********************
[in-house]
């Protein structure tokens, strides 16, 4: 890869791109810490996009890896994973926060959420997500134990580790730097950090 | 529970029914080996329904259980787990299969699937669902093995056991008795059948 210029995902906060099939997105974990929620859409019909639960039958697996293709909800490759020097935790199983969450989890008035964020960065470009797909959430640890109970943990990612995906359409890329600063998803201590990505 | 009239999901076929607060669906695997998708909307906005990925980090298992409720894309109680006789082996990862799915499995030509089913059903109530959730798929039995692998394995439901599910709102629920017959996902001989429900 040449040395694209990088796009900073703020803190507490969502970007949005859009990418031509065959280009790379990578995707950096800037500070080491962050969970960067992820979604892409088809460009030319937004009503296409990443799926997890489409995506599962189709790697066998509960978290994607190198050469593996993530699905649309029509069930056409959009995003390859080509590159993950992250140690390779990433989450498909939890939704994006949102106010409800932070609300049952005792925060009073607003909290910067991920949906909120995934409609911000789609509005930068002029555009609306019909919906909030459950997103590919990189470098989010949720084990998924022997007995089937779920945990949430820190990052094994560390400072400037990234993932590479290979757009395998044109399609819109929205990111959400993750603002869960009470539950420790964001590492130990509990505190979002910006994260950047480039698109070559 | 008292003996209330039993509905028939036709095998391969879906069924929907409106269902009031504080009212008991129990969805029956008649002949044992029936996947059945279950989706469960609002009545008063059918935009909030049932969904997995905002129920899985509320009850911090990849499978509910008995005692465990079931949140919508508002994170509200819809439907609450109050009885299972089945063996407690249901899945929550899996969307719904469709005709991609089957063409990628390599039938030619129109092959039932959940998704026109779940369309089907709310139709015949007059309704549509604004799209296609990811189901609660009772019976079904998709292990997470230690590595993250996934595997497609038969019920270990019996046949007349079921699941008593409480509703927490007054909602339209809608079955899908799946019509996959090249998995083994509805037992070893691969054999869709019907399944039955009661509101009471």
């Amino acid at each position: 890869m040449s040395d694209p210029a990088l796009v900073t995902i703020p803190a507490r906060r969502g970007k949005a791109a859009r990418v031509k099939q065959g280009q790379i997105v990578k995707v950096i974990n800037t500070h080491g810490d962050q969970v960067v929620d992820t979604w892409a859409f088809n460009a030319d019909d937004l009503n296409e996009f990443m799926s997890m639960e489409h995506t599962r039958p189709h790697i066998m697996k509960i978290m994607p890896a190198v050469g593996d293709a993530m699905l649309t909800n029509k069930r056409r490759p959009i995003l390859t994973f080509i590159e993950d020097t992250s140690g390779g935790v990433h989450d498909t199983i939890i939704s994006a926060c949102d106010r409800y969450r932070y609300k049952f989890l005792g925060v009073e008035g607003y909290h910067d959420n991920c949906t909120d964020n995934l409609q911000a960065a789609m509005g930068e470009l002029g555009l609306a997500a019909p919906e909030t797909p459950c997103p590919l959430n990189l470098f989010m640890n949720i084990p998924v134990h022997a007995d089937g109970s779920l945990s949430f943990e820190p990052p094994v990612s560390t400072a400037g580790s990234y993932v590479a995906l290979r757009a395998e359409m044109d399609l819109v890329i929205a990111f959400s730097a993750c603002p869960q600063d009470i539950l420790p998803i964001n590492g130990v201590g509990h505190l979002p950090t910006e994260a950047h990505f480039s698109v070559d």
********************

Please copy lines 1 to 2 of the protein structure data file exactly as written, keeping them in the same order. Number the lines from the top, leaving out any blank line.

[in-house]
């Protein structure tokens, strides 16, 4: 890869791109810490996009890896994973926060959420997500134990580790730097950090 | 529970029914080996329904259980787990299969699937669902093995056991008795059948 210029995902906060099939997105974990929620859409019909639960039958697996293709909800490759020097935790199983969450989890008035964020960065470009797909959430640890109970943990990612995906359409890329600063998803201590990505 | 009239999901076929607060669906695997998708909307906005990925980090298992409720894309109680006789082996990862799915499995030509089913059903109530959730798929039995692998394995439901599910709102629920017959996902001989429900 040449040395694209990088796009900073703020803190507490969502970007949005859009990418031509065959280009790379990578995707950096800037500070080491962050969970960067992820979604892409088809460009030319937004009503296409990443799926997890489409995506599962189709790697066998509960978290994607190198050469593996993530699905649309029509069930056409959009995003390859080509590159993950992250140690390779990433989450498909939890939704994006949102106010409800932070609300049952005792925060009073607003909290910067991920949906909120995934409609911000789609509005930068002029555009609306019909919906909030459950997103590919990189470098989010949720084990998924022997007995089937779920945990949430820190990052094994560390400072400037990234993932590479290979757009395998044109399609819109929205990111959400993750603002869960009470539950420790964001590492130990509990505190979002910006994260950047480039698109070559 | 008292003996209330039993509905028939036709095998391969879906069924929907409106269902009031504080009212008991129990969805029956008649002949044992029936996947059945279950989706469960609002009545008063059918935009909030049932969904997995905002129920899985509320009850911090990849499978509910008995005692465990079931949140919508508002994170509200819809439907609450109050009885299972089945063996407690249901899945929550899996969307719904469709005709991609089957063409990628390599039938030619129109092959039932959940998704026109779940369309089907709310139709015949007059309704549509604004799209296609990811189901609660009772019976079904998709292990997470230690590595993250996934595997497609038969019920270990019996046949007349079921699941008593409480509703927490007054909602339209809608079955899908799946019509996959090249998995083994509805037992070893691969054999869709019907399944039955009661509101009471």